Hup Seng remains profitable but saw its net profit for 3QFY2016 ended Sept 30 fall 13.9% to RM9.96 million from RM11.57 million a year ago, despite revenue remaining stable at RM64.5 million. For the nine months, its net profit was down 13.63% to RM33.98 million from RM39.34 million a year ago.
PMC’s earnings also fell. Its net profit for 1QFY2017 ended Sept 30 plunged 75.5% to RM1.318 million from RM5.388 million a year ago.
This was due to a lower unrealised foreign exchange gain, given the depreciating ringgit against the Singapore dollar, when it translated the amount owed by a foreign subsidiary.
Higher domestic sales of PMC’s chocolate and confectionery products, however, did drive up revenue 8.77% to RM18.264 million.
The company says it remains cautious about its financial performance in the year ahead but will seek more emerging markets in Asia to sell its products in and explore collaborative opportunities to improve profitability.
It is noteworthy that in May 2016, PMC completed a share capital reduction exercise to rationalise its balance sheet and wipe out accumulated losses of approximately RM613.6 million based on its audited financial statements for its FY2014 ended Dec 31, 2014.
The accumulated losses were largely attributed to a provision made in 2004 totalling RM1.056 billion when it wound up its subsidiary Syahdu Pinta Bhd.
But on the whole, PMC noted that it has been profitable for the last five financial years up to Dec 31, 2014, except for FY2010 when it incurred a net loss of RM4.4 million due to unrealised foreign exchange loss, higher raw material costs and stock write-offs.
Two of the seven listed snack food makers have coped better than their peers.
London Biscuits and its 19.72%-owned listed subsidiary Khee San have managed to maintain or grow profits in the recent quarters.
Khee San’s net profit for 1QFY2017 ended Sept 30 rose 7.98% to RM1.313 million from RM1.216 million a year ago, with revenue
rising 31.83% to RM36.5 million.
The group’s FY2016 net profit similarly rose 20.66% to RM4.91 million on the back of a 10.02% revenue increase to RM156.96 million.
But Khee San, which primarily manufactures sweets, expects another challenging year ahead and intends to mitigate the impact of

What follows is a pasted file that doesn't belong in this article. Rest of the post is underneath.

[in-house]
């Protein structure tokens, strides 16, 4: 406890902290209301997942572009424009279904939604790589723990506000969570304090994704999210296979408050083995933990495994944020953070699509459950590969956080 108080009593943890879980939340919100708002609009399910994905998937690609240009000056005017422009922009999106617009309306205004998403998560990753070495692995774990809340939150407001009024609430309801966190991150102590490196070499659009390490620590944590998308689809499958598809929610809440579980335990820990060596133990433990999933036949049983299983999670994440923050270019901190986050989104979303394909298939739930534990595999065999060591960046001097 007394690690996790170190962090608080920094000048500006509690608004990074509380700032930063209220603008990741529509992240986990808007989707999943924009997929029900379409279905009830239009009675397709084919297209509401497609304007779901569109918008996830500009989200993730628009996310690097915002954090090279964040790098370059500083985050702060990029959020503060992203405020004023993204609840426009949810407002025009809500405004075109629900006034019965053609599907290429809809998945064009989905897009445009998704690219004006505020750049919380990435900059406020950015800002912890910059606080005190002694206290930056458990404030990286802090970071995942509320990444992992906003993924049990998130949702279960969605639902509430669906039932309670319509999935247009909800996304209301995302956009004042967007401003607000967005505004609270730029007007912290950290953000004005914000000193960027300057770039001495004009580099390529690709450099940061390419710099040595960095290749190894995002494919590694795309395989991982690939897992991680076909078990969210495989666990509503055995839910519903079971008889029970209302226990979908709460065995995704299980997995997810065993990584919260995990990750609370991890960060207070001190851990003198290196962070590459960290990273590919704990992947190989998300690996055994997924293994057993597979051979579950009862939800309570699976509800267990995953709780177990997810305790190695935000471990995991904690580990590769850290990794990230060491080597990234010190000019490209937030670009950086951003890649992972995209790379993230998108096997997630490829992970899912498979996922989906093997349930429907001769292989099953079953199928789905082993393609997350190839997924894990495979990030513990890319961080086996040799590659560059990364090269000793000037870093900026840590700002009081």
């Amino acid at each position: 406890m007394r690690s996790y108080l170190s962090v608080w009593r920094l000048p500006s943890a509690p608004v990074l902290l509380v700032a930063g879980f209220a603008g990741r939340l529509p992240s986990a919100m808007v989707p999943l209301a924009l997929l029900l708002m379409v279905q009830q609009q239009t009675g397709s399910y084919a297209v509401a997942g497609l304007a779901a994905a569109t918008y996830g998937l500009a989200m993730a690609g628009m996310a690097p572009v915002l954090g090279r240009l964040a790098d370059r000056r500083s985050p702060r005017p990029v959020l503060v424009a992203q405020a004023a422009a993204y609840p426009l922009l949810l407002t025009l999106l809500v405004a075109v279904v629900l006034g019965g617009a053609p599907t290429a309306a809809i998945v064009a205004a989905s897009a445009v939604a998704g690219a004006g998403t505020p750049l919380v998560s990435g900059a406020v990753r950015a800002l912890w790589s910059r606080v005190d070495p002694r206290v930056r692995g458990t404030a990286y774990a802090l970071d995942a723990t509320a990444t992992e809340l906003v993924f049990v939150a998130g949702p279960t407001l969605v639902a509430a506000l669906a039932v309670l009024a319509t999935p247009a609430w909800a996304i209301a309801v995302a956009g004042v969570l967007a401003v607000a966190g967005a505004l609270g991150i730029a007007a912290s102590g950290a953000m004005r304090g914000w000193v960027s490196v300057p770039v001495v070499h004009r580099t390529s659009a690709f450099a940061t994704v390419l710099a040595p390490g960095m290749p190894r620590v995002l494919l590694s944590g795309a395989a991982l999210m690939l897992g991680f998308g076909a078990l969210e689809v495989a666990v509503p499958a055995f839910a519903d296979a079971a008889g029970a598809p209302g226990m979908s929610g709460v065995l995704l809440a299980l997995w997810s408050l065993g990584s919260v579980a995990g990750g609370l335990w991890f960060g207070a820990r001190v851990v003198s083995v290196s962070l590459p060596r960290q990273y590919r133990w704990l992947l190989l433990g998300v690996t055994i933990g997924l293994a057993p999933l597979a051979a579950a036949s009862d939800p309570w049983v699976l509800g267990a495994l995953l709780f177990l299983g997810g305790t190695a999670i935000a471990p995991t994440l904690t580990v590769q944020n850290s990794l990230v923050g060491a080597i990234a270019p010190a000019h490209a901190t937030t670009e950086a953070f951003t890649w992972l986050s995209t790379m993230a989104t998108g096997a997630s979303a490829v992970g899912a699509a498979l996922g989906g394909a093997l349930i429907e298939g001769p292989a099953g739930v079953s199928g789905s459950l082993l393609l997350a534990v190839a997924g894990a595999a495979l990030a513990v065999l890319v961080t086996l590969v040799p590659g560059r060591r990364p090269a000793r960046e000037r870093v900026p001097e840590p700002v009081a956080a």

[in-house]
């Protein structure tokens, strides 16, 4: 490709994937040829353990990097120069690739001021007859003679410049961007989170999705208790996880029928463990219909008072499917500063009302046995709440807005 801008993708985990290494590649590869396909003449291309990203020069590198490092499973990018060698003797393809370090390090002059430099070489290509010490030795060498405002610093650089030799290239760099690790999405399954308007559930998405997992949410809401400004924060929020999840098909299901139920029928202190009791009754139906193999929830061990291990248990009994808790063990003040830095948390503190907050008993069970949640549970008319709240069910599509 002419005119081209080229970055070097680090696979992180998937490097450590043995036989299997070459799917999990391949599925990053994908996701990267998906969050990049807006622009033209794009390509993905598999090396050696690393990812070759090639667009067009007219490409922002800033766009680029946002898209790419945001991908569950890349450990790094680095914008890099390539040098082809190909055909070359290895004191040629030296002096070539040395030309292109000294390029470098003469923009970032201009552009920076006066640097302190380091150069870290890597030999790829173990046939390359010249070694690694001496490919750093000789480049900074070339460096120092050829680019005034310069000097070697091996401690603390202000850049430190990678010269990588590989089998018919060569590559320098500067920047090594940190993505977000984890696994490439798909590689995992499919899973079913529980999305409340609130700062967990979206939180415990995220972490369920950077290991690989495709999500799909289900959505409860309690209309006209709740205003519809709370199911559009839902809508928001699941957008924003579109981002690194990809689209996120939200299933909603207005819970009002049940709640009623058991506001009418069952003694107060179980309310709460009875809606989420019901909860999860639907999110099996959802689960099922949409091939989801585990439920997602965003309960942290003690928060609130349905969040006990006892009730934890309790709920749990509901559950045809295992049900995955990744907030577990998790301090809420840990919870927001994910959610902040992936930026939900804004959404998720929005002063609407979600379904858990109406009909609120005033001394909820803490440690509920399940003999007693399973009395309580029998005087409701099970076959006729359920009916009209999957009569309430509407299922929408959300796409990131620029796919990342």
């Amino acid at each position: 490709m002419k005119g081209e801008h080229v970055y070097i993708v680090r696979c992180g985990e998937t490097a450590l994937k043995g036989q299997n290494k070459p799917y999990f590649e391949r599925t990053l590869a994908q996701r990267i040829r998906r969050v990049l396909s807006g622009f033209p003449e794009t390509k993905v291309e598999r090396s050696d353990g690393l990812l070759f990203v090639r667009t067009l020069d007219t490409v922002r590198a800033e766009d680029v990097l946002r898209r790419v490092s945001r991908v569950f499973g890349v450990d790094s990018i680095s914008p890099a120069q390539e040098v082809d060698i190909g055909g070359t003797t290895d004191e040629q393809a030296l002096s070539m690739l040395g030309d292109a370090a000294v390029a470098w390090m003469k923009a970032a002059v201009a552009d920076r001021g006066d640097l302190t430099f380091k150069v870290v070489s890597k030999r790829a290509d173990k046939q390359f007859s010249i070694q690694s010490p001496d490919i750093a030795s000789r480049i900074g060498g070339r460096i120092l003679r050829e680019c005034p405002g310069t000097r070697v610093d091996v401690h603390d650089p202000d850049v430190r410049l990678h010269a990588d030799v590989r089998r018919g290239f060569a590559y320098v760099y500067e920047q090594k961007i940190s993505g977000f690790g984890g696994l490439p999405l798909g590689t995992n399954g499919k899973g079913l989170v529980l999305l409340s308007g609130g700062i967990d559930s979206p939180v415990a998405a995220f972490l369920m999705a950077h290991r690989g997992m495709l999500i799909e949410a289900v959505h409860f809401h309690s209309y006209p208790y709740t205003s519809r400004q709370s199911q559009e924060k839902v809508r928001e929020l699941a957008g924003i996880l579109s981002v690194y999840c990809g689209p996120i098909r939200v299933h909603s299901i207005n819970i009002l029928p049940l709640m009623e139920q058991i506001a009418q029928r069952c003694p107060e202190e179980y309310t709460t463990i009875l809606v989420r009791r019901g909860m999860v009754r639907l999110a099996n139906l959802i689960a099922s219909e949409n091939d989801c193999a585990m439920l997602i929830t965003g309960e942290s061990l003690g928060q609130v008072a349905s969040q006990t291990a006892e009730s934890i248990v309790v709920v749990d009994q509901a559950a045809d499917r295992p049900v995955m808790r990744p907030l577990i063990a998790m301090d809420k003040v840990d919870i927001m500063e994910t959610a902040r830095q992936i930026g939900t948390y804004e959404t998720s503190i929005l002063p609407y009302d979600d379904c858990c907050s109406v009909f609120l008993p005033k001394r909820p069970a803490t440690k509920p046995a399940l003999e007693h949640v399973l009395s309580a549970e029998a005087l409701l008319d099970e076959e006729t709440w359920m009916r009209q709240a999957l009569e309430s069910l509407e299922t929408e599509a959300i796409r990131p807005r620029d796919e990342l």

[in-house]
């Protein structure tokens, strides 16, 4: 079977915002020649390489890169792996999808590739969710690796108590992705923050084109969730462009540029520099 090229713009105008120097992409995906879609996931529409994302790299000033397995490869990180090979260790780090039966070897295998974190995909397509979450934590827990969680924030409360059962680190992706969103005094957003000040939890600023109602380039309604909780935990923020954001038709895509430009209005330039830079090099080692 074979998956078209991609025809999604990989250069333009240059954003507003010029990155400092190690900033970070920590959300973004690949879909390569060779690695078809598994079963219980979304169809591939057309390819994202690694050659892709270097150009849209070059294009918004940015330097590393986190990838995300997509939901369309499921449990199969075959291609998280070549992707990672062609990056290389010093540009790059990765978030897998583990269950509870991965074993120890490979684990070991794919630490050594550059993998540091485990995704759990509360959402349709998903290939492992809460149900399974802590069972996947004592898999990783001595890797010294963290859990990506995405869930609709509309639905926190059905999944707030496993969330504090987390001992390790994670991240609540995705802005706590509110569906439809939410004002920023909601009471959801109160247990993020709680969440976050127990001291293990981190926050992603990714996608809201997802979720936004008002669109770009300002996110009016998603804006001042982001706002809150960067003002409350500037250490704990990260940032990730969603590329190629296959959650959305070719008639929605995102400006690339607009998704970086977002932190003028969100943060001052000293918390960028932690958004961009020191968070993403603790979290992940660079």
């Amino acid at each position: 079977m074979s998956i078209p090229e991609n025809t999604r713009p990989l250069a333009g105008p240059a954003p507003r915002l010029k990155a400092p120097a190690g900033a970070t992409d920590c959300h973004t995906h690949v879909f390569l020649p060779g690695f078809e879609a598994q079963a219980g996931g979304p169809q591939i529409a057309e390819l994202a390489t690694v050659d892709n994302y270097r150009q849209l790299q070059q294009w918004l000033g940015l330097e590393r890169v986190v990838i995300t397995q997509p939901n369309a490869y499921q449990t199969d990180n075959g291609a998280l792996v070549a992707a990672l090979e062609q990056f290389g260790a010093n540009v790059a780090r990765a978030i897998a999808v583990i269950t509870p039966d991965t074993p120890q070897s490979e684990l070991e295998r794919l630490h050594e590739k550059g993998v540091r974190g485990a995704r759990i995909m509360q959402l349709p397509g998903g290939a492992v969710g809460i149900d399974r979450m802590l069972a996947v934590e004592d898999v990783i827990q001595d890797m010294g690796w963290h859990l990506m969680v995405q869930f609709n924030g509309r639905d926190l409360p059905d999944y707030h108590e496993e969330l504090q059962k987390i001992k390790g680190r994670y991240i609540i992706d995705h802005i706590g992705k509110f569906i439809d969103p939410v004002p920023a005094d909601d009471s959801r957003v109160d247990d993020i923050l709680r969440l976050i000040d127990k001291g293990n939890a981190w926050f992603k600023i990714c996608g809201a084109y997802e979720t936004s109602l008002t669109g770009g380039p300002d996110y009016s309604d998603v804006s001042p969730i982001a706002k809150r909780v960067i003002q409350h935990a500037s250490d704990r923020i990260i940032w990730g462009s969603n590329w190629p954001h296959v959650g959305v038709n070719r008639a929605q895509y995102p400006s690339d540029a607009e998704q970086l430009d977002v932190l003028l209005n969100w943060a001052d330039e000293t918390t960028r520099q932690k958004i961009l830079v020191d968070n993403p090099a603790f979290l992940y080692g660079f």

rising sugar prices and manage foreign exchange rates for its export business, which contributes about 47% to revenue.
London Biscuits, meanwhile, managed to maintain earnings in its 1QFY2017 ended Sept 30. Net profit for the period maintained year on year at RM5.21 million while revenue rose 1.85% to RM92.3 million.
London Biscuits’ core business is the manufacturing of cakes, sweets, candies, snack foods and potato chips. It derives over 30% of its sales from exports.
Its net profit for FY2016 increased 23.73% to RM18.59 million from RM15.02 million a year ago, while revenue grew 8.43% to RM436.51 million.
London Biscuits remains upbeat about demand for its products given its stable order book, but says it will improve operational efficiencies to address the impact of rising sugar and flour prices and foreign exchange fluctuations. And will be conservative in setting prices.
Snack stocks are down
Given the hangover of macroeconomic pressures, investors have shunned snack food counters in the last one year, beating down their prices over the last 12 months.
Recall that most of the seven snack food counters have enjoyed steady share price increases over the last five years. Nevertheless, six of the seven have ended 2016 lower (see table).
For example, Apollo ended 2016 at a one-year low of RM5.24, erasing gains made after the stock hit a five-year high of RM6.33 on Oct 17 last year.
Of the lot, Oriental Food saw the biggest decline in its share price, losing 42.63% after ending the year at RM1.37 from RM2.388 last January.
Only Hwa Tai Industries’ shares have clocked gains of about 13.4% over the year, closing at 46.5 sen on Dec 30 from 41 sen earlier in the year.
PMC’s stock hit a one-year low of 14.5 sen on Dec 27, and closed somewhat higher on Dec 30 at 15.5 sen.
This year should see a recovery in consumer sentiment, but this is not enough reason to cheer given the expected higher input costs that producers will have to manage, says AmInvestment Research.
The research house projects that private consumption will grow at a faster rate of 6.2% this year from the estimated 5.9% in 2016, but the research house notes that private consumption growth has averaged 7% over the 10-year period to 2015.
“A faster-than-expected pickup in consumer spending will disproportionately benefit consumer discretionary companies due to up-trading activities,” AmInvestment Research says in a Dec 23 note.
The research house warns that increases in numerous operating expenses and input costs, including utilities, labour and food costs, are expected to fully take effect going into FY2017.
“While higher costs have been accounted for in our assumptions, the spillover effect across value chains could pose a downside risk to our earnings estimates,” AmInvestment Research says.